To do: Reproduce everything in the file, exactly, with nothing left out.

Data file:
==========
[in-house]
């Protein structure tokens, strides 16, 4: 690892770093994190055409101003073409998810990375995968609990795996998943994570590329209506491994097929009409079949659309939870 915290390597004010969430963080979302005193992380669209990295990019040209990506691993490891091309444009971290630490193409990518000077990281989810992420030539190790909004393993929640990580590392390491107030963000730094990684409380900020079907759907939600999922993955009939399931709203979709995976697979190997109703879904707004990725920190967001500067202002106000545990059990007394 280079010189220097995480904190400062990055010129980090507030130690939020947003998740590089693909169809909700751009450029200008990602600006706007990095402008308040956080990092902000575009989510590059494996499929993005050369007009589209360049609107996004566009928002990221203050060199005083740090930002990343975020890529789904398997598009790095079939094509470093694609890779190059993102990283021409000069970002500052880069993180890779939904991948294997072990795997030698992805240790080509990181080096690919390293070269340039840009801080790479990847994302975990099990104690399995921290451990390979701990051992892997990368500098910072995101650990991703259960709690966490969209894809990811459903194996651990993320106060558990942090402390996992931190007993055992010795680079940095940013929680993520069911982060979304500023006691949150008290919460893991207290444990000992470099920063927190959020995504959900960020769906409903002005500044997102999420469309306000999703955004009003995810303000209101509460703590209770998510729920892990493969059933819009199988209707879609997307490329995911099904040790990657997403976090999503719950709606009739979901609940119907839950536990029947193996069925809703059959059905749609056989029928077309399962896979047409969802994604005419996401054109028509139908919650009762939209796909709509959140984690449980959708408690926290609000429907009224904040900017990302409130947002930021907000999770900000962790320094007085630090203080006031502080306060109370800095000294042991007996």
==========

[in-house]
């Protein structure tokens, strides 16, 4: 690892770093994190055409101003073409998810990375995968609990795996998943994570590329209506491994097929009409079949659309939870 915290390597004010969430963080979302005193992380669209990295990019040209990506691993490891091309444009971290630490193409990518000077990281989810992420030539190790909004393993929640990580590392390491107030963000730094990684409380900020079907759907939600999922993955009939399931709203979709995976697979190997109703879904707004990725920190967001500067202002106000545990059990007394 280079010189220097995480904190400062990055010129980090507030130690939020947003998740590089693909169809909700751009450029200008990602600006706007990095402008308040956080990092902000575009989510590059494996499929993005050369007009589209360049609107996004566009928002990221203050060199005083740090930002990343975020890529789904398997598009790095079939094509470093694609890779190059993102990283021409000069970002500052880069993180890779939904991948294997072990795997030698992805240790080509990181080096690919390293070269340039840009801080790479990847994302975990099990104690399995921290451990390979701990051992892997990368500098910072995101650990991703259960709690966490969209894809990811459903194996651990993320106060558990942090402390996992931190007993055992010795680079940095940013929680993520069911982060979304500023006691949150008290919460893991207290444990000992470099920063927190959020995504959900960020769906409903002005500044997102999420469309306000999703955004009003995810303000209101509460703590209770998510729920892990493969059933819009199988209707879609997307490329995911099904040790990657997403976090999503719950709606009739979901609940119907839950536990029947193996069925809703059959059905749609056989029928077309399962896979047409969802994604005419996401054109028509139908919650009762939209796909709509959140984690449980959708408690926290609000429907009224904040900017990302409130947002930021907000999770900000962790320094007085630090203080006031502080306060109370800095000294042991007996």